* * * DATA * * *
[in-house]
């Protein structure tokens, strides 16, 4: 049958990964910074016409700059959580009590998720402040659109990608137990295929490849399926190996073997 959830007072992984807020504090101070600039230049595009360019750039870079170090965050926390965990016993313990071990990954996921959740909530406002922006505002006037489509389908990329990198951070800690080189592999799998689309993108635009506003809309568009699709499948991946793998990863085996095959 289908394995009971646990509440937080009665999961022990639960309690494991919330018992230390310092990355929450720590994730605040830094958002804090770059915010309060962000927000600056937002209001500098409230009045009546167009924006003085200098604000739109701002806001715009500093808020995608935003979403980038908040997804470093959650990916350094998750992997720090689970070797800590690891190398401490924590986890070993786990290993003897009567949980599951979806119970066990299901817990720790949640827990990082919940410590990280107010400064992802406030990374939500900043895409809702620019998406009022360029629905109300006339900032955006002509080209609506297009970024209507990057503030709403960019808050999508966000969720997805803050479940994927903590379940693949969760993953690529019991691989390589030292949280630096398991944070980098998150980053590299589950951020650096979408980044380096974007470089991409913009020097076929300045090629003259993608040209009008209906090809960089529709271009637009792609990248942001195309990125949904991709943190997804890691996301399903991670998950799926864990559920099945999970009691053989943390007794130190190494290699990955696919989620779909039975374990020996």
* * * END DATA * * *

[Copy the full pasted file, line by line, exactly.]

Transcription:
[in-house]
């Protein structure tokens, strides 16, 4: 049958990964910074016409700059959580009590998720402040659109990608137990295929490849399926190996073997 959830007072992984807020504090101070600039230049595009360019750039870079170090965050926390965990016993313990071990990954996921959740909530406002922006505002006037489509389908990329990198951070800690080189592999799998689309993108635009506003809309568009699709499948991946793998990863085996095959 289908394995009971646990509440937080009665999961022990639960309690494991919330018992230390310092990355929450720590994730605040830094958002804090770059915010309060962000927000600056937002209001500098409230009045009546167009924006003085200098604000739109701002806001715009500093808020995608935003979403980038908040997804470093959650990916350094998750992997720090689970070797800590690891190398401490924590986890070993786990290993003897009567949980599951979806119970066990299901817990720790949640827990990082919940410590990280107010400064992802406030990374939500900043895409809702620019998406009022360029629905109300006339900032955006002509080209609506297009970024209507990057503030709403960019808050999508966000969720997805803050479940994927903590379940693949969760993953690529019991691989390589030292949280630096398991944070980098998150980053590299589950951020650096979408980044380096974007470089991409913009020097076929300045090629003259993608040209009008209906090809960089529709271009637009792609990248942001195309990125949904991709943190997804890691996301399903991670998950799926864990559920099945999970009691053989943390007794130190190494290699990955696919989620779909039975374990020996």